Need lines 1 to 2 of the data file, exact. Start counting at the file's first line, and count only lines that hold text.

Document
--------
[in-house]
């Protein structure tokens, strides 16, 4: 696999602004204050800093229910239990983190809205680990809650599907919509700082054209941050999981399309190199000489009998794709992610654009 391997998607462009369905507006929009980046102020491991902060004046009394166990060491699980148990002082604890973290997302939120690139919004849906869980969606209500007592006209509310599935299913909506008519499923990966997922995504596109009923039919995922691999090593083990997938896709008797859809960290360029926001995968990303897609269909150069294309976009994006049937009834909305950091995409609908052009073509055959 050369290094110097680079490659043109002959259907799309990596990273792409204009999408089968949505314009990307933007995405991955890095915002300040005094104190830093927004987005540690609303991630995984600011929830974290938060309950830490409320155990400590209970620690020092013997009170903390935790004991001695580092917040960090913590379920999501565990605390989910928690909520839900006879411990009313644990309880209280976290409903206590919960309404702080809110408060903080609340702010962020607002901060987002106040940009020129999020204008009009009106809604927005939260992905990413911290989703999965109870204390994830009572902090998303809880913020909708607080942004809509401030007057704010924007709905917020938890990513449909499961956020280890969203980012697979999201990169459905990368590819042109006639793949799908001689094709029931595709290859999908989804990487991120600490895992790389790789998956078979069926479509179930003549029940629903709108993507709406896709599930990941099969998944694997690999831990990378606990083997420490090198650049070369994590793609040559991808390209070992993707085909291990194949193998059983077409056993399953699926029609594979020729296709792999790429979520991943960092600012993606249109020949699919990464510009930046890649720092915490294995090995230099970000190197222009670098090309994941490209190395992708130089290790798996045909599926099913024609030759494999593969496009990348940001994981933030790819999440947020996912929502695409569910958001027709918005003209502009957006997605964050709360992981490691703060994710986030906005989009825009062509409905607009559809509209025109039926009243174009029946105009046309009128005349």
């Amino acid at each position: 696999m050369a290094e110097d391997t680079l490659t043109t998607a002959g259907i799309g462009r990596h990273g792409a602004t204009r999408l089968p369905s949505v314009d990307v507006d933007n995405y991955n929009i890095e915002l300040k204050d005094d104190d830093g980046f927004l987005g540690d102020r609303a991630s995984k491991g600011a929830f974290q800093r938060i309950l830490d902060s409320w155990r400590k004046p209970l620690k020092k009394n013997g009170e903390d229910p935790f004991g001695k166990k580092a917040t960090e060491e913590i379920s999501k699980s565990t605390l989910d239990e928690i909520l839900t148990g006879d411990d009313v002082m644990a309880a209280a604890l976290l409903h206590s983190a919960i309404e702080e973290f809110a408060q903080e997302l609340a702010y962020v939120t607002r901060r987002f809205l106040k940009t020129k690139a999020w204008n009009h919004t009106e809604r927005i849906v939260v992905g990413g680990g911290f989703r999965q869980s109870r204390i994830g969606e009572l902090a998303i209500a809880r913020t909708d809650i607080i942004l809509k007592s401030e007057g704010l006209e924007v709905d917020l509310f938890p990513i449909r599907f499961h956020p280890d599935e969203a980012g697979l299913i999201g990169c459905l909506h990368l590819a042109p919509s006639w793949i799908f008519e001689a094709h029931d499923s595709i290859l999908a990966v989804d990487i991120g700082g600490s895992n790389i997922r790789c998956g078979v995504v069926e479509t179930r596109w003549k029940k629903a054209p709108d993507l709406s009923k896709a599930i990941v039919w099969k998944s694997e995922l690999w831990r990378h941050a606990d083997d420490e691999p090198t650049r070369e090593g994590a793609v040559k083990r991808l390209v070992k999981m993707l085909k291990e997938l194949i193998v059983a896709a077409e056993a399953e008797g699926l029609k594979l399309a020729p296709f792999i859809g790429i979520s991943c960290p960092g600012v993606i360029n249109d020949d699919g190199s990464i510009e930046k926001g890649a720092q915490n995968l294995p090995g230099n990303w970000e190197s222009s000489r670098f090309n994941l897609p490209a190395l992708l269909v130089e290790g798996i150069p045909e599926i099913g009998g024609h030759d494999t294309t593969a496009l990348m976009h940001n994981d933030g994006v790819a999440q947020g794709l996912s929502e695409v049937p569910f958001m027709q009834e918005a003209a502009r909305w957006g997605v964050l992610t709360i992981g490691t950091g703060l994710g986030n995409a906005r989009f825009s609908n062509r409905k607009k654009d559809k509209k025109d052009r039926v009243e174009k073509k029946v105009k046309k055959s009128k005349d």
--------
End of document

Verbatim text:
[in-house]
């Protein structure tokens, strides 16, 4: 696999602004204050800093229910239990983190809205680990809650599907919509700082054209941050999981399309190199000489009998794709992610654009 391997998607462009369905507006929009980046102020491991902060004046009394166990060491699980148990002082604890973290997302939120690139919004849906869980969606209500007592006209509310599935299913909506008519499923990966997922995504596109009923039919995922691999090593083990997938896709008797859809960290360029926001995968990303897609269909150069294309976009994006049937009834909305950091995409609908052009073509055959 050369290094110097680079490659043109002959259907799309990596990273792409204009999408089968949505314009990307933007995405991955890095915002300040005094104190830093927004987005540690609303991630995984600011929830974290938060309950830490409320155990400590209970620690020092013997009170903390935790004991001695580092917040960090913590379920999501565990605390989910928690909520839900006879411990009313644990309880209280976290409903206590919960309404702080809110408060903080609340702010962020607002901060987002106040940009020129999020204008009009009106809604927005939260992905990413911290989703999965109870204390994830009572902090998303809880913020909708607080942004809509401030007057704010924007709905917020938890990513449909499961956020280890969203980012697979999201990169459905990368590819042109006639793949799908001689094709029931595709290859999908989804990487991120600490895992790389790789998956078979069926479509179930003549029940629903709108993507709406896709599930990941099969998944694997690999831990990378606990083997420490090198650049070369994590793609040559991808390209070992993707085909291990194949193998059983077409056993399953699926029609594979020729296709792999790429979520991943960092600012993606249109020949699919990464510009930046890649720092915490294995090995230099970000190197222009670098090309994941490209190395992708130089290790798996045909599926099913024609030759494999593969496009990348940001994981933030790819999440947020996912929502695409569910958001027709918005003209502009957006997605964050709360992981490691703060994710986030906005989009825009062509409905607009559809509209025109039926009243174009029946105009046309009128005349």